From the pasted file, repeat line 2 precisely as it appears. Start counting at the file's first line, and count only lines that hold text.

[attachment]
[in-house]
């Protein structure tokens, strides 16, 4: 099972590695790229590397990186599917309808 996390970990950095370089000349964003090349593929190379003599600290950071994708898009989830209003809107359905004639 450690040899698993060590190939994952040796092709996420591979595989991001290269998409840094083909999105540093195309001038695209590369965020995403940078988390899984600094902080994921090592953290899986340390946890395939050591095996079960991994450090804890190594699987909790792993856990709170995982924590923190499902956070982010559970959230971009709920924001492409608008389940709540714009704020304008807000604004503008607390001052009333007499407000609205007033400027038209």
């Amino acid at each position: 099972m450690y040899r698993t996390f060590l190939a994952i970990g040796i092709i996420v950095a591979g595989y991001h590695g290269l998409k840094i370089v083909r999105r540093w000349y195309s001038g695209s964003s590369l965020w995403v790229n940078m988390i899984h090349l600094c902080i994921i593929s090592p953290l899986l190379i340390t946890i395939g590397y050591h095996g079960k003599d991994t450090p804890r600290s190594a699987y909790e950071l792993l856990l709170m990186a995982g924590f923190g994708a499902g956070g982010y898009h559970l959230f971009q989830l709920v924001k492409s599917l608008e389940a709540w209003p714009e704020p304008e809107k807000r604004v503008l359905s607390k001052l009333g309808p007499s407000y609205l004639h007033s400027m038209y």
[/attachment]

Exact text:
């Protein structure tokens, strides 16, 4: 099972590695790229590397990186599917309808 996390970990950095370089000349964003090349593929190379003599600290950071994708898009989830209003809107359905004639 450690040899698993060590190939994952040796092709996420591979595989991001290269998409840094083909999105540093195309001038695209590369965020995403940078988390899984600094902080994921090592953290899986340390946890395939050591095996079960991994450090804890190594699987909790792993856990709170995982924590923190499902956070982010559970959230971009709920924001492409608008389940709540714009704020304008807000604004503008607390001052009333007499407000609205007033400027038209």